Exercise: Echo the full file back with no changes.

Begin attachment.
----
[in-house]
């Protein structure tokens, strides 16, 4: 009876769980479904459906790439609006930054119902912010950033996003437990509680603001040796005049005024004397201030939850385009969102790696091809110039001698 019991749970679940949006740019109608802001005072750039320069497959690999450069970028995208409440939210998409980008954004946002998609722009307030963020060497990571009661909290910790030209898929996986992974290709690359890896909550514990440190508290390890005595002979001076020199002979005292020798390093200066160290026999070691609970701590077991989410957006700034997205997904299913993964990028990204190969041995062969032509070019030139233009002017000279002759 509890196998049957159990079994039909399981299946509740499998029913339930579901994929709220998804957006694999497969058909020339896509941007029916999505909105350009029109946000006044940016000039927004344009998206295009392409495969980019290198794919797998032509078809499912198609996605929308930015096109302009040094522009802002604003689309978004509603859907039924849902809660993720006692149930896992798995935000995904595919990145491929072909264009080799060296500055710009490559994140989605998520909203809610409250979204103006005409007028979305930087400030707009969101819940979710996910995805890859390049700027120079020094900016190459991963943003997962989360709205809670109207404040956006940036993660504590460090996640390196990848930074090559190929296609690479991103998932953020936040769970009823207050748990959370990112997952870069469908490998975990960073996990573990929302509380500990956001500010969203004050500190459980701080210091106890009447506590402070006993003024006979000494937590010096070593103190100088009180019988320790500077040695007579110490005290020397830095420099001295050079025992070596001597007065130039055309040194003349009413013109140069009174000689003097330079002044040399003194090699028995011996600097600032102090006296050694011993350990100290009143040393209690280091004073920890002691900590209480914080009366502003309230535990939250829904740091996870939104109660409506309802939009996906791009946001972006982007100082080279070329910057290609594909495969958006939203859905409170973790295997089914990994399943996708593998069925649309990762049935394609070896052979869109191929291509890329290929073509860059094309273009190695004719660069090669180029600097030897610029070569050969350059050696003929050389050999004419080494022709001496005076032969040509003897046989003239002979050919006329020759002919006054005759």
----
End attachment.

[in-house]
């Protein structure tokens, strides 16, 4: 009876769980479904459906790439609006930054119902912010950033996003437990509680603001040796005049005024004397201030939850385009969102790696091809110039001698 019991749970679940949006740019109608802001005072750039320069497959690999450069970028995208409440939210998409980008954004946002998609722009307030963020060497990571009661909290910790030209898929996986992974290709690359890896909550514990440190508290390890005595002979001076020199002979005292020798390093200066160290026999070691609970701590077991989410957006700034997205997904299913993964990028990204190969041995062969032509070019030139233009002017000279002759 509890196998049957159990079994039909399981299946509740499998029913339930579901994929709220998804957006694999497969058909020339896509941007029916999505909105350009029109946000006044940016000039927004344009998206295009392409495969980019290198794919797998032509078809499912198609996605929308930015096109302009040094522009802002604003689309978004509603859907039924849902809660993720006692149930896992798995935000995904595919990145491929072909264009080799060296500055710009490559994140989605998520909203809610409250979204103006005409007028979305930087400030707009969101819940979710996910995805890859390049700027120079020094900016190459991963943003997962989360709205809670109207404040956006940036993660504590460090996640390196990848930074090559190929296609690479991103998932953020936040769970009823207050748990959370990112997952870069469908490998975990960073996990573990929302509380500990956001500010969203004050500190459980701080210091106890009447506590402070006993003024006979000494937590010096070593103190100088009180019988320790500077040695007579110490005290020397830095420099001295050079025992070596001597007065130039055309040194003349009413013109140069009174000689003097330079002044040399003194090699028995011996600097600032102090006296050694011993350990100290009143040393209690280091004073920890002691900590209480914080009366502003309230535990939250829904740091996870939104109660409506309802939009996906791009946001972006982007100082080279070329910057290609594909495969958006939203859905409170973790295997089914990994399943996708593998069925649309990762049935394609070896052979869109191929291509890329290929073509860059094309273009190695004719660069090669180029600097030897610029070569050969350059050696003929050389050999004419080494022709001496005076032969040509003897046989003239002979050919006329020759002919006054005759």